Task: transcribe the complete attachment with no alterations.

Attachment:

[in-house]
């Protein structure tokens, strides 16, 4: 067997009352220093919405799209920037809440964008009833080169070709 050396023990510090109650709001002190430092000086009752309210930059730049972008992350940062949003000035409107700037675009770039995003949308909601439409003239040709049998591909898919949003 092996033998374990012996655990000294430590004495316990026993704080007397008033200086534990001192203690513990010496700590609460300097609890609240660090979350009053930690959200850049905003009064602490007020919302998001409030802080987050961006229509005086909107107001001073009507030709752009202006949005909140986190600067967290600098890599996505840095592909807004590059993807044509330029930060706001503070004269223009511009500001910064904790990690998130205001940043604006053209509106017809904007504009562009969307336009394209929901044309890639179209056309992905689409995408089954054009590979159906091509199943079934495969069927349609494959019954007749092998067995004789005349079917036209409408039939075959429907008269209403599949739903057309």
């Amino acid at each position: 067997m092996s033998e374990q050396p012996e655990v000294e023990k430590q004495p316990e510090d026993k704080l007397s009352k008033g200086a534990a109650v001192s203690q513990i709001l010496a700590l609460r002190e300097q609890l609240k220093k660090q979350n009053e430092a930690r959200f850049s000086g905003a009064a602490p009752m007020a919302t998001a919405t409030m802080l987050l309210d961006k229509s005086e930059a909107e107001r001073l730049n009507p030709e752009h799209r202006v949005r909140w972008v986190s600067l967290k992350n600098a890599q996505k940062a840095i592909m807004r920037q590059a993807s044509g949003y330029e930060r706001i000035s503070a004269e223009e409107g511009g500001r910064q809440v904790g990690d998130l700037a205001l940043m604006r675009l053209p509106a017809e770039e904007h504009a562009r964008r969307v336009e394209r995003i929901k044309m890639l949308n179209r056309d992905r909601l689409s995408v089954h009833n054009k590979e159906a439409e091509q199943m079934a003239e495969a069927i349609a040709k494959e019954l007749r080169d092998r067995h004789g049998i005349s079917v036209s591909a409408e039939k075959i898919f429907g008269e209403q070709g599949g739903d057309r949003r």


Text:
[in-house]
């Protein structure tokens, strides 16, 4: 067997009352220093919405799209920037809440964008009833080169070709 050396023990510090109650709001002190430092000086009752309210930059730049972008992350940062949003000035409107700037675009770039995003949308909601439409003239040709049998591909898919949003 092996033998374990012996655990000294430590004495316990026993704080007397008033200086534990001192203690513990010496700590609460300097609890609240660090979350009053930690959200850049905003009064602490007020919302998001409030802080987050961006229509005086909107107001001073009507030709752009202006949005909140986190600067967290600098890599996505840095592909807004590059993807044509330029930060706001503070004269223009511009500001910064904790990690998130205001940043604006053209509106017809904007504009562009969307336009394209929901044309890639179209056309992905689409995408089954054009590979159906091509199943079934495969069927349609494959019954007749092998067995004789005349079917036209409408039939075959429907008269209403599949739903057309």
């Amino acid at each position: 067997m092996s033998e374990q050396p012996e655990v000294e023990k430590q004495p316990e510090d026993k704080l007397s009352k008033g200086a534990a109650v001192s203690q513990i709001l010496a700590l609460r002190e300097q609890l609240k220093k660090q979350n009053e430092a930690r959200f850049s000086g905003a009064a602490p009752m007020a919302t998001a919405t409030m802080l987050l309210d961006k229509s005086e930059a909107e107001r001073l730049n009507p030709e752009h799209r202006v949005r909140w972008v986190s600067l967290k992350n600098a890599q996505k940062a840095i592909m807004r920037q590059a993807s044509g949003y330029e930060r706001i000035s503070a004269e223009e409107g511009g500001r910064q809440v904790g990690d998130l700037a205001l940043m604006r675009l053209p509106a017809e770039e904007h504009a562009r964008r969307v336009e394209r995003i929901k044309m890639l949308n179209r056309d992905r909601l689409s995408v089954h009833n054009k590979e159906a439409e091509q199943m079934a003239e495969a069927i349609a040709k494959e019954l007749r080169d092998r067995h004789g049998i005349s079917v036209s591909a409408e039939k075959i898919f429907g008269e209403q070709g599949g739903d057309r949003r």